The Golden Globes Boycott Shows the Futility of Awards Without the Spectacle
“Many talented people of color were snubbed in major categories; unfortunately there’s nothing we can do about that, the Hollywood Foreign Press are all very very racist,” said English comedian Ricky Gervais at the 2020 Golden Globes ceremony, which he hosted. This unintentionally prescient statement forms the basis of this year’s ceremony — or lack thereof. Major studios and celebrities alike are boycotting the event — with Tom Cruise even going so far as to return three of his trophies.
The Golden Globes Awards this year took place as a private event — sans red carpet, ceremony, glitz, or glamor.
The controversy is this: the Hollywood Foreign Press Association (HFPA), a coalition of journalists who dole out the coveted trophies every year, was revealed by The Los Angeles Times to be a somewhat dubious coterie of people from all over the world. The organization was beset with scandal for a long time, and reports uncovered several ethical lapses, in-fighting, and unprofessional conduct within the organization. Moreover, of the 87 members, not one of them is black, pointing to a lack of diversity.
A lawsuit by a Norwegian journalist accused the HFPA of “a culture of corruption,” and claimed that it worked like a cartel — monopolizing access in Hollywood and gatekeeping entry. The suit also claimed that the members accept “thousands of dollars in emoluments” behind a “code of silence,” from the same studios they later award generously. A case in point: Emily in Paris (2020), a critically panned show, receiving two Golden Globe nominations, after more than 30 HFPA members were flown to Paris to visit its sets. On the other hand, I May Destroy You (2020) — a series delving into the delicate intersections of race, trauma, sexual assault, and whether there can ever be closure from it — was snubbed.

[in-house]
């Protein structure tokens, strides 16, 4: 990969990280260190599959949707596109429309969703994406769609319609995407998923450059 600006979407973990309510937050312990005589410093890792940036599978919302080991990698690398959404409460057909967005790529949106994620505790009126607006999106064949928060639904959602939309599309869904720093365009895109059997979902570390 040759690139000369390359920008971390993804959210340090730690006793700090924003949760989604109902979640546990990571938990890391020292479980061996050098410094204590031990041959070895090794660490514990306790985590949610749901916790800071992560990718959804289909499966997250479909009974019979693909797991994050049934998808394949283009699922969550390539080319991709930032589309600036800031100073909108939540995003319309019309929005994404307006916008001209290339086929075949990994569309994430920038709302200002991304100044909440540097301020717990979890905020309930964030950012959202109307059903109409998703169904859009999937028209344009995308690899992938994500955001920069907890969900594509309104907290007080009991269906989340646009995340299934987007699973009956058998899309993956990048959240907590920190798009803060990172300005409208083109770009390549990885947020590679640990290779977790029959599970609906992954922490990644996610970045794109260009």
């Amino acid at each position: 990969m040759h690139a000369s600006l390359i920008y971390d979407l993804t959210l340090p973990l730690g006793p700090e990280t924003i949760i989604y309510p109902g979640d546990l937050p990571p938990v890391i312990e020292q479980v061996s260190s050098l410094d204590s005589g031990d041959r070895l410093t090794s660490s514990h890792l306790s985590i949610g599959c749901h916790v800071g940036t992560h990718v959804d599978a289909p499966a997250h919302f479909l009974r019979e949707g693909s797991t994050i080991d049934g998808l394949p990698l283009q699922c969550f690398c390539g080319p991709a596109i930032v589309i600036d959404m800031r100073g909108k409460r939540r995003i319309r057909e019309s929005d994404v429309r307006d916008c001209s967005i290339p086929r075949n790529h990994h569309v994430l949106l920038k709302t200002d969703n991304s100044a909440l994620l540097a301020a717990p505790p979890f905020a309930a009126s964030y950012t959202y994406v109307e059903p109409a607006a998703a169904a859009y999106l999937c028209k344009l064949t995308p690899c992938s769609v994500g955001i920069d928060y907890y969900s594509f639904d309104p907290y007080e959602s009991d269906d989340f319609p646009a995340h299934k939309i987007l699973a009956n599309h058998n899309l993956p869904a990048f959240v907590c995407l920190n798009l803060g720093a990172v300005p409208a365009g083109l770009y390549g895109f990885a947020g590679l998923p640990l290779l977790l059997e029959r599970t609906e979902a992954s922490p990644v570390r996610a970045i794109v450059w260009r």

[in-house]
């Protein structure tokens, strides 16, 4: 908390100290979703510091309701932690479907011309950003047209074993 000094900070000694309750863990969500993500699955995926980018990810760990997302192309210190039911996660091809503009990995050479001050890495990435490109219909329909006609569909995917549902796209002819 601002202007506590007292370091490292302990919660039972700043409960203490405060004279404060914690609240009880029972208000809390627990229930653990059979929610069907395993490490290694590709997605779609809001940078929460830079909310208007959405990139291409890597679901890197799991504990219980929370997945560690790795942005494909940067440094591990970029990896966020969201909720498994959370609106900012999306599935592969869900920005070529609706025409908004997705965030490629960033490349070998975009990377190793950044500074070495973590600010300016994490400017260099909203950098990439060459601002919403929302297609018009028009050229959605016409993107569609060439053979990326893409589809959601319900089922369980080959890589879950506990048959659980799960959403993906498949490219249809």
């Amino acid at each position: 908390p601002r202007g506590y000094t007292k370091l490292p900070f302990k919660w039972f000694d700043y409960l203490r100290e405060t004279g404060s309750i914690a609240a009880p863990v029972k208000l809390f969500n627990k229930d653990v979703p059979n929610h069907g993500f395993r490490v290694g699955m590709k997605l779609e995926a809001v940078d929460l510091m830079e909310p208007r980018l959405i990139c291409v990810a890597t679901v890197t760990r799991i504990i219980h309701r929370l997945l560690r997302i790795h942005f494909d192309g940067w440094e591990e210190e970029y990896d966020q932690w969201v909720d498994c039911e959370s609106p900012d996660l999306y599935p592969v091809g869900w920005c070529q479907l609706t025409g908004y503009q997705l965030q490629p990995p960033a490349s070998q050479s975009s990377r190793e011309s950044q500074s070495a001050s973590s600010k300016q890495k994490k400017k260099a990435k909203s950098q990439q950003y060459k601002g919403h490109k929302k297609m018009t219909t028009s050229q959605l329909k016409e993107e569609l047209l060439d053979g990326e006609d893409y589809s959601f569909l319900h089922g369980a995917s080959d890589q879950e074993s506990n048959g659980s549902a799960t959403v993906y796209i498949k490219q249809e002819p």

“Those who have interacted with the organization describe members falling asleep during screenings, hurling insults at one another during news conferences and frequently engaging in personal feuds,” The Times noted. The overwhelming concerns that prompted major studios to boycott the awards and NBC to decline to broadcast them, were that the HFPA carry outsized power in the awards.
The Golden Globes are a strange beast in Hollywood. They are some of the most important awards and are also the most mocked, simultaneously. The Independent described them like this: ” the “boozy grandmother on the dancefloor” of awards shows: strange and frightening, yet impossible to look away from.”
Of all the big awards in the film and TV industry, the Golden Globes particularly stand out as the “loose” and “boozy” counterpart of the more respectable Oscars or Emmys. “Arts awards might be inherently silly and driven more by hype and glad-handing than a serious assessment of artistic merit, but the Globes have a way of stripping off the veneer of respectability,” notes GQ.
Their nominations have sometimes been head-scratching at best, downright unjust at worst. But the whole point of the show has been that they’re just fun to watch. Clips of Ricky Gervais skewering celebrities for their hypocrisy for the five years he’s hosted them continue to surface on social media, and strange choices such as Get Out and The Martian being nominated under the comedy category made for fun think-pieces.